Ethanol Boom Affecting Farms, Gas Pump

by admin on September 13, 2010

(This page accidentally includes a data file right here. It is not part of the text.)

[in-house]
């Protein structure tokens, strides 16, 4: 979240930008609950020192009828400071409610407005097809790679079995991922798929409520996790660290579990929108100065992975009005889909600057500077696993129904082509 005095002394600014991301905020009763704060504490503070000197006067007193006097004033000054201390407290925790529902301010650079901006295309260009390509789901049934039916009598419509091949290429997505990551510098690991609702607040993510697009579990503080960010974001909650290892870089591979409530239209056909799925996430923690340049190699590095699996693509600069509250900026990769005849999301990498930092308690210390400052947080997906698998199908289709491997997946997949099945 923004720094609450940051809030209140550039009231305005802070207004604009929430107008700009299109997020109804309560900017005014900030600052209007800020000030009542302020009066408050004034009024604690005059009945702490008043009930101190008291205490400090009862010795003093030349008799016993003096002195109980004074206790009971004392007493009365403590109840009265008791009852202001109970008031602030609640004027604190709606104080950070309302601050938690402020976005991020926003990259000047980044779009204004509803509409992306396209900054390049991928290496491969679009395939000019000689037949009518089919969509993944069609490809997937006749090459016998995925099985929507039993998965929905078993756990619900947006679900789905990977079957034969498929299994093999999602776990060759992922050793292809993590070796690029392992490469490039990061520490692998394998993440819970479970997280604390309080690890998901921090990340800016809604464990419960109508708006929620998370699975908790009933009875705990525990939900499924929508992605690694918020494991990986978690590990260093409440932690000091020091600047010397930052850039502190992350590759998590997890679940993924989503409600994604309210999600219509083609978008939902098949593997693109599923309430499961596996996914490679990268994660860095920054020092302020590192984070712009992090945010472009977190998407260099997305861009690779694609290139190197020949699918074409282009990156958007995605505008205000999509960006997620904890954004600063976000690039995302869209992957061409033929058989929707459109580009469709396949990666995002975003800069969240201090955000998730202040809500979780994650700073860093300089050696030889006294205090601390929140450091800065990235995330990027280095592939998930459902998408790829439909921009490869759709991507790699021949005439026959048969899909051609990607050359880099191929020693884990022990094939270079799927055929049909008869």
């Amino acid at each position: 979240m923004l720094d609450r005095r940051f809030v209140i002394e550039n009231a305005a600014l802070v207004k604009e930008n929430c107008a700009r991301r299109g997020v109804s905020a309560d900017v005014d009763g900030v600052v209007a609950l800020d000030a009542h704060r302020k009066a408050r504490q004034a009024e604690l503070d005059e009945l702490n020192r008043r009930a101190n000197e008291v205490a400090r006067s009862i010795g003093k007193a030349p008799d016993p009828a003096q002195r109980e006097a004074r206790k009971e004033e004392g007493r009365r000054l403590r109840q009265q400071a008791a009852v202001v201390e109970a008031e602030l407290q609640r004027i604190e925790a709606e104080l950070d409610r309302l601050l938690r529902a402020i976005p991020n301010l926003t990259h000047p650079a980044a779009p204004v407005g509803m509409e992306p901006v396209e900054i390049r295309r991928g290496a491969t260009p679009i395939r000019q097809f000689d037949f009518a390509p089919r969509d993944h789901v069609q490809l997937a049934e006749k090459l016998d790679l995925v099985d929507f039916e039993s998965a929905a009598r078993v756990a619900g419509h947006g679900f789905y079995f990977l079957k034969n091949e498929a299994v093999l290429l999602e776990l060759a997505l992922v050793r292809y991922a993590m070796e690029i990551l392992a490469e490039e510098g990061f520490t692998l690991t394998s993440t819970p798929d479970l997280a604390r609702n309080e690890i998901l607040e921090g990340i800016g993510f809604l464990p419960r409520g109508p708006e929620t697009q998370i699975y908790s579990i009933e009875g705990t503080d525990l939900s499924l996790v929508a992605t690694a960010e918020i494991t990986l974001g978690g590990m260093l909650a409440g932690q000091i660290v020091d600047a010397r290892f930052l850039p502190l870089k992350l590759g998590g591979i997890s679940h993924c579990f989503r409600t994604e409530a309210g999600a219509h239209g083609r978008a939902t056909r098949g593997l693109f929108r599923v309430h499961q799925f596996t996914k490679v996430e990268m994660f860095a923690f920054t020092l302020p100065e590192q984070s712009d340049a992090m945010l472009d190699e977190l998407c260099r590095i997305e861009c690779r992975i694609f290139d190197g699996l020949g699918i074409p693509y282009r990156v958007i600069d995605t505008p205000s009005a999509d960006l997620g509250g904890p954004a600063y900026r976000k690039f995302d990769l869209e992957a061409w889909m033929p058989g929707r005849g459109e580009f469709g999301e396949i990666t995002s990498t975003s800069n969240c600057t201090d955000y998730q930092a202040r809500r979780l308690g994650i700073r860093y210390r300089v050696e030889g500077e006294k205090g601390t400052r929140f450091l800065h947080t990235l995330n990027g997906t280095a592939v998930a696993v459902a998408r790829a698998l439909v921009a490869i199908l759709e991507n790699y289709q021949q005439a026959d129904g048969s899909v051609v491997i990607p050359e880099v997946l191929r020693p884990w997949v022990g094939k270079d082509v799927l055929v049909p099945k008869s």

The ethanol boom is having an impact on the farm and at the gas pump, KMBC’s Bev Chapman reported. Corn is like hard-shelled gold. When Garnett, Kan., opened an ethanol plant three years ago, corn was selling for less than $2 a bushel. This week it passed $5.50 a bushel. “It’s been a win-win for agriculture,” farmer Danny Guetterman said. Guetterman farms 500 acres of corn and soybeans in Bucyrus. Like so many other, he brings the corn to East Kansas Agri Energy, where it will become around 40 million gallons of grain ethanol. “It’s keeping our dollar here at home in our corn fields, instead of investing them in foreign oil fields,” said Steve Gardner of East Kansas Agri Energy. Chapman reported that the benefits to farmers and rural communities are obvious. But is ethanol the answer to our energy problems? “It’s certainly not the answer to our transportation problem,” said Paul Comolli, who teaches the economics of energy at the University of Kansas. “One of the points critics point out, it’s kind of a small puddle in a big pond. It’s probably not going to make that much difference. Plus, it requires some kind of subsidies.” Comolli said the country would probably benefit more if the government would raise CAFE standards — fuel efficiency in cars and trucks, if more emphasis was placed on hybrid cars, and if more research and development money was spent on alternative fuels, including alternatives to corn. “Making ethanol out of a waste stream, a nonfood product just

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